• gagricegagrice Pahrump, NevadaPosts: 31,432
    Proponents of a healthy electric vehicle industry in the U.S. have questioned the wisdom of developing vehicles that can help free the country form its dependence on foreign oil only to replace it with dependence on foreign-made batteries.

    That was my complaint about the CFL mandate. It is just like our Congress to mandate EV cars and the only source would be outside the US, or regulations that would not allow some parts to be built in the USA.

    If we fund the development of batteries, do the tax payers share in the profits from those developments? We funded the NiMH battery development and I do not know of any profits we have shared it.
  • larsblarsb Posts: 8,204
    Gary says, "Even NiMH has a way to go before it proves its longevity."

    Hold on Pardner -

    We've seen no major problems with the First Gen Prius batteries. The Gen 1 Prius battery electrolyte discharge problem, which Toyota addressed with “service campaign” was merely to reseal the positive battery terminals.

    The recall for the early 2004 and 2005 Prius was not directly "battery" related:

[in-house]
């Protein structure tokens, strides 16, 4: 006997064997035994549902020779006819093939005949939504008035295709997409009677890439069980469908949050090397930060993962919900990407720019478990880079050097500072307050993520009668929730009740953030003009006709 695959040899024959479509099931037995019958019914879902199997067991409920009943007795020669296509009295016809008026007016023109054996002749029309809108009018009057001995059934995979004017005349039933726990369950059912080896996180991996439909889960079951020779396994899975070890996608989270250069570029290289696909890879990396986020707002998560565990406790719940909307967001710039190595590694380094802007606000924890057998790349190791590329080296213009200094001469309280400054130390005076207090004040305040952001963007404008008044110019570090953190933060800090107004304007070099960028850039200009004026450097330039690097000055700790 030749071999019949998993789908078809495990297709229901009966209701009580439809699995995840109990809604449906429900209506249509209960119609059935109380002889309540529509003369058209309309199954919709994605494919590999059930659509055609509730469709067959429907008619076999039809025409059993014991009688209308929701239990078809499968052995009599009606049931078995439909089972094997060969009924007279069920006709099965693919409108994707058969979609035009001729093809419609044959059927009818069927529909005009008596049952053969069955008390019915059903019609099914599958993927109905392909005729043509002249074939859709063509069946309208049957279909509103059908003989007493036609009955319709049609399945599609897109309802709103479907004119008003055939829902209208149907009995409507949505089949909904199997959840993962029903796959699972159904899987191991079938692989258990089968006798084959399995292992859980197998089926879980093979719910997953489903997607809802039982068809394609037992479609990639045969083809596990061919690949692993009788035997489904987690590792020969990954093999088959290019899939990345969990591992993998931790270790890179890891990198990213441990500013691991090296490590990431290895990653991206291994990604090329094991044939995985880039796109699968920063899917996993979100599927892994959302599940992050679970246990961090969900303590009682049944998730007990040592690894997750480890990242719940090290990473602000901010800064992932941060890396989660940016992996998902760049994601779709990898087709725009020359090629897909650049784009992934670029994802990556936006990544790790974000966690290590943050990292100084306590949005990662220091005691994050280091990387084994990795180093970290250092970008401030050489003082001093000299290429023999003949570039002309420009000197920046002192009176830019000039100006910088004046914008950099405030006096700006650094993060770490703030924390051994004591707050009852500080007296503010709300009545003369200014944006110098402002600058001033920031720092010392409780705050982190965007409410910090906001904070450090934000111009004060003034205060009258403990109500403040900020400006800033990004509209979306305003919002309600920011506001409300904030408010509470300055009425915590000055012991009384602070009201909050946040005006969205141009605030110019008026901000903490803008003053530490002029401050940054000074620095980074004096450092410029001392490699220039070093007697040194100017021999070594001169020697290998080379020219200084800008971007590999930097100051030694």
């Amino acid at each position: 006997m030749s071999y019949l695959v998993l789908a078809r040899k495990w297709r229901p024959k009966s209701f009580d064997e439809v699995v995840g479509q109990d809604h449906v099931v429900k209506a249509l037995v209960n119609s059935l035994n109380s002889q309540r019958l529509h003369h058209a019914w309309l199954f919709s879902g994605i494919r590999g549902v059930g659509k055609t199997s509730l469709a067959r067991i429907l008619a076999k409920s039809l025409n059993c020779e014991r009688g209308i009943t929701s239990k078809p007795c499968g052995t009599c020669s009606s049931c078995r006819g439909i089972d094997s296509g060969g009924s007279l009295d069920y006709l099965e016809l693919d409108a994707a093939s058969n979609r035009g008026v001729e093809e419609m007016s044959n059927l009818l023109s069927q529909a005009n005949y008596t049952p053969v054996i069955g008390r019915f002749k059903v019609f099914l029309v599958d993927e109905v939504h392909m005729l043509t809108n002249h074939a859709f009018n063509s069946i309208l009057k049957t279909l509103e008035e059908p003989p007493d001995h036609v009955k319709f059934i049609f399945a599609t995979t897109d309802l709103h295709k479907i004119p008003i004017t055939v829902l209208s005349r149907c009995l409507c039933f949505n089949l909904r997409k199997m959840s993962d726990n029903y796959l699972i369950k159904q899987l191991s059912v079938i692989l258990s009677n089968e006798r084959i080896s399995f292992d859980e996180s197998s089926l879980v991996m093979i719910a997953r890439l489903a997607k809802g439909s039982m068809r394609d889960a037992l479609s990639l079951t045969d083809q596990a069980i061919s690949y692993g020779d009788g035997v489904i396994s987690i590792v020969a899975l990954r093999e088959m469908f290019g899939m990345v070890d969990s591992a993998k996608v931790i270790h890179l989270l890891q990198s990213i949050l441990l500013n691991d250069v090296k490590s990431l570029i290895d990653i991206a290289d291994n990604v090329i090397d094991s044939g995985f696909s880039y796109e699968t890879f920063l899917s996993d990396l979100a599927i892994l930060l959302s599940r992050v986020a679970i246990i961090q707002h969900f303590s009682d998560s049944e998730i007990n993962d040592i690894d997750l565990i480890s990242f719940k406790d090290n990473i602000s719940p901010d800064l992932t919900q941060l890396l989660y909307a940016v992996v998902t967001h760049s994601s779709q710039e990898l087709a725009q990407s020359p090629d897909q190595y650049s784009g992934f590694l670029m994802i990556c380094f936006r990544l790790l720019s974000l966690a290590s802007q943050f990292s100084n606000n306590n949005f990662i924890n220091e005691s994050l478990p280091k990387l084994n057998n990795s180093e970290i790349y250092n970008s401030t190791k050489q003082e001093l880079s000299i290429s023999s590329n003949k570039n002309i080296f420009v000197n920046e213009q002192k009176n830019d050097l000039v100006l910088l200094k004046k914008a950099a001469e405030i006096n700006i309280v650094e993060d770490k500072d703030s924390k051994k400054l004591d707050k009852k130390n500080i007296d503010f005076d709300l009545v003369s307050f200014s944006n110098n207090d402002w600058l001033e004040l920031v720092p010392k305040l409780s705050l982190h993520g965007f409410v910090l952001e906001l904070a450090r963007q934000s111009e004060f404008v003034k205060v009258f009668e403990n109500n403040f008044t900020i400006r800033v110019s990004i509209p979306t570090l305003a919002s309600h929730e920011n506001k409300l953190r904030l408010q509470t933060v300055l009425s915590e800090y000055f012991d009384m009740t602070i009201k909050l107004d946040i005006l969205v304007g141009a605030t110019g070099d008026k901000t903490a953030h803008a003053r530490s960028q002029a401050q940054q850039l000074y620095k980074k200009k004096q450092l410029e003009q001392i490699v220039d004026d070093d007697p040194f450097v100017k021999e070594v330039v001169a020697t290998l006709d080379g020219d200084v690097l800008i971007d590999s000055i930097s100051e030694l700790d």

Toyota announced yesterday that they have recalled 75,000 Prius Hybrids because their engines can stall due to an electrical problem. The cars involved are some 2004 and early model 2005's. Toyota's spokesman Xavier Dominicis said they started investigating when about 68 reports came through the National Highway Traffic Safety Administration. Toyota's says it will voluntarily recall the cars and repair them for free and Dominicis stressed that "the defect isn't related to the Prius's gas-electric hybrid system and could happen in any vehicle." It's not a safety recall. NHTSA has dropped the investigation. Toyota is calling the dealer fix a special service campaign, which involves reprogramming an ECU that, under a rare combination of circumstances, had been causing the Prius's gas engine to stall. The Hybrid Synergy Drive's battery still has enough juice to get the car well off the road, and you can go up to a mile on battery power alone